Alabama Shakes

Alabama Shakes, Part 2
(Click here for Part 1)

Remember the Andre Agassi “Image is everything” commercials? You heard about the whole wig thing, right? Isn’t it wild that he would do a commercial about image being essential when, any moment, a poorly placed opposing serve could have dislodged the image he’d marketed so lucratively? It’s either the most or least ironic thing that’s ever happened, but either way it’s definitely sad. Sadder is the fact that he lost the French Open final that year because he was concerned that his locks would come loose. He said of that match, “During the warming-up training before play I prayed. Not for victory, but that my hairpiece would not fall off.” It takes a big man to admit this kinda thing, especially when he totally got away with it, and it teaches a powerful lesson: Fake stuff is distracting. When you’re thinking about what people are thinking about you it’s difficult to reach the state of mindlessness in which athletes (POORLY VEILED PREMISE ALERT) and musicians really thrive. Authenticity, on the other hand, offers freedom. It’s an invitation to dive deeper. Authenticity is the red pill from The Matrix. And that’s exactly what the Alabama Shakes were dispensing this past Tuesday at the Jefferson Theater in Charlottesville, VA (Note to the VA law enforcement community: At no point did an Alabama Shakes band member actually dispense pharmaceutical drugs or smuggle audience members into a post-apocalyptic computer world). After a fantastic set from Richmond’s Black Girls, the Shakes took the stage for the very first time in the Old Dominion, or “Virginny” as frontwoman Brittany Howard put it, and set about showing us the genuine joy that can be found in live performance when you let go, lose yourself (apologies to Mr. Mathers) and pour out your heart and soul  — with an emphasis on the “soul.” I wrote yesterday about how the Alabama Shakes shouldn’t be called “soul revivalists” because it feels more like they’re creating than recreating, but you could hear the genre’s influence throughout their show. You could also hear healthy doses of rockabilly, blues, R&B and a ton of rock n roll. In truth, more than anything else, it really did feel like a rock show, with Howard’s emotional energy leading the way. Howard’s voice was packed full of expression and soulfulness, but there’s a whole other gear there (soul overdrive?) that she used to soar over blasting choruses full of ringing cymbals and electric guitars being strummed mercilessly. Along with Howard’s voice, I was particularly struck by the relationship between these two guitars, a bright-sounding hollow body Epiphone plucked by the co-lead guitarist and backup singer and a cool-sounding SG piloted by Howard herself. The tones of the two instruments couldn’t have been more complementary, and the same was true for the players, who traded rhythm and lead roles — the Epiphone providing driving riffs and lead flourishes and Howard’s SG adding rhythmic punctuation before tearing through frenzied solos that channeled the same emotion her voice conveyed so powerfully all night long. To see that kind of passion on display as she’s singing about wearing your heart out on your sleeve in a song like “You Ain’t Alone” represents a perfect marriage of message and messenger, and that authenticity made it easy for me to lose myself in the Alabama Shakes on Tuesday night. If you have the chance to see them, do not pass go, do not collect $200, just GO. Until then, you can check out the video above of “You Ain’t Alone,” listen to the studio version below, and pick up their EP here.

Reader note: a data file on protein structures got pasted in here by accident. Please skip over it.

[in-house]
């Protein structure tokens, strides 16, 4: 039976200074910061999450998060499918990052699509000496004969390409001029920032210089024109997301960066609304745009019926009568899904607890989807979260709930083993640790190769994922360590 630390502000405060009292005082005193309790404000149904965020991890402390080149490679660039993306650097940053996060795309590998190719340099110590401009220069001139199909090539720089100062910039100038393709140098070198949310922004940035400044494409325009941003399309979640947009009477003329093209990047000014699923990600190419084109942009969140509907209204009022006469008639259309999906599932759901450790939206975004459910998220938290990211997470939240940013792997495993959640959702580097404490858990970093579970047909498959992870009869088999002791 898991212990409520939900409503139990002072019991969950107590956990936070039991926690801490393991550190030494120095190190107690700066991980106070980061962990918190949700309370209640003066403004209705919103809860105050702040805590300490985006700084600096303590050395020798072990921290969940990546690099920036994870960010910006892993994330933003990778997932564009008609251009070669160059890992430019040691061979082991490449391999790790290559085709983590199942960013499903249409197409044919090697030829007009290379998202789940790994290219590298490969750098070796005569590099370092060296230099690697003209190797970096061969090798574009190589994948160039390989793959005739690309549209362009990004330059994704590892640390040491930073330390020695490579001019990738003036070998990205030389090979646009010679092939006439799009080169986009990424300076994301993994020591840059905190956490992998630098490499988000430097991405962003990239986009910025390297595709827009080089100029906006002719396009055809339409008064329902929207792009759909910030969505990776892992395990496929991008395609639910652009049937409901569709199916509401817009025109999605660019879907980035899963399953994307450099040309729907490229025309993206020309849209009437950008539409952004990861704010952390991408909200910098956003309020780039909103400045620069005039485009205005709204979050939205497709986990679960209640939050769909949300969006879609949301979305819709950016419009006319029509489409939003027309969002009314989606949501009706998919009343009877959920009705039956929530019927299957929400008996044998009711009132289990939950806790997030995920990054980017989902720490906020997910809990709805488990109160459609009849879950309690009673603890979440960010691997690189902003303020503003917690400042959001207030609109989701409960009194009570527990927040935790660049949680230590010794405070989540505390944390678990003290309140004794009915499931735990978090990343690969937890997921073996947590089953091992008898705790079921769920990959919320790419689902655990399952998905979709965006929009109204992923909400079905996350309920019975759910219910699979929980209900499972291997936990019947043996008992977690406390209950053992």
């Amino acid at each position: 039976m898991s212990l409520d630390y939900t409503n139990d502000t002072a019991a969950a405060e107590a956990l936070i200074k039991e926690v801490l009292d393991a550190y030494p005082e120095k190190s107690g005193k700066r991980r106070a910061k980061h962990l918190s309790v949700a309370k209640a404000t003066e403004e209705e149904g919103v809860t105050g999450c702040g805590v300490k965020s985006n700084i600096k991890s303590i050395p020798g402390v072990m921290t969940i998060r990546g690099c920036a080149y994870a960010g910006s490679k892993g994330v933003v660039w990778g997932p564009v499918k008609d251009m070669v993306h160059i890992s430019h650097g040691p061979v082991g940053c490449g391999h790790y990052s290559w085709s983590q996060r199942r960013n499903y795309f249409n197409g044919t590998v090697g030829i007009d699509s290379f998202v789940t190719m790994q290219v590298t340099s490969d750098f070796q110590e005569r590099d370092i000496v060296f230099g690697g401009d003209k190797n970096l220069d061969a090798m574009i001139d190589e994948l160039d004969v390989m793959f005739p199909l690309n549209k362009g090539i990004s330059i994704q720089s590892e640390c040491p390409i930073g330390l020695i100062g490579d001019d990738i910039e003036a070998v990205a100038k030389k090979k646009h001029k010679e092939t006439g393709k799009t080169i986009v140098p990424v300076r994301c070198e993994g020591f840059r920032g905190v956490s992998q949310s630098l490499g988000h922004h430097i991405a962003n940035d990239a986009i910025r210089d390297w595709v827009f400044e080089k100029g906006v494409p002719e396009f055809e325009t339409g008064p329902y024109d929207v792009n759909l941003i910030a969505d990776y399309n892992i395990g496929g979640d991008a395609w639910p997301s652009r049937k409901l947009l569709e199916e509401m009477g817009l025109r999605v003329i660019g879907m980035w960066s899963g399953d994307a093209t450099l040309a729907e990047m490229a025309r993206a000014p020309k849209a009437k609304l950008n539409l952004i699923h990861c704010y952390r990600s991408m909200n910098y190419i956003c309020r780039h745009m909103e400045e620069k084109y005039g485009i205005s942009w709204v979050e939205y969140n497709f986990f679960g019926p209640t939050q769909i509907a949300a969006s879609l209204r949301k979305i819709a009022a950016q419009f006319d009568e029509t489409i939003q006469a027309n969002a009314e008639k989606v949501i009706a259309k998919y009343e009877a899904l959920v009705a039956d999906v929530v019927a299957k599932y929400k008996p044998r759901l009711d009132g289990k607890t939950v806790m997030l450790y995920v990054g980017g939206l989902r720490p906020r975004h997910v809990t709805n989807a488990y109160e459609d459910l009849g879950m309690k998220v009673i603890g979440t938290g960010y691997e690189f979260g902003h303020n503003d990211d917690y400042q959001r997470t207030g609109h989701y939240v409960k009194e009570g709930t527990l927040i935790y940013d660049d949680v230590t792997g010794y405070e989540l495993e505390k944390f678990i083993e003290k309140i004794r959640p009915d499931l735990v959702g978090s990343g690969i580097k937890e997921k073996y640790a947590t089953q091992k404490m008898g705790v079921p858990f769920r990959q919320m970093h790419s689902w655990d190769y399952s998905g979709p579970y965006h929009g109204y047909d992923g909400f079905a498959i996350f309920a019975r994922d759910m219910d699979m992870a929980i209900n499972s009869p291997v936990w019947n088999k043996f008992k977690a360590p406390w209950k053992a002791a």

The Alabama Shakes — “You Ain’t Alone

5 thoughts on “Alabama Shakes

  1. Pingback: YHT Top 10 Albums of 2011, Part 2 | You hear that?!?

  2. Pingback: Alabama Shakes | You hear that?!?

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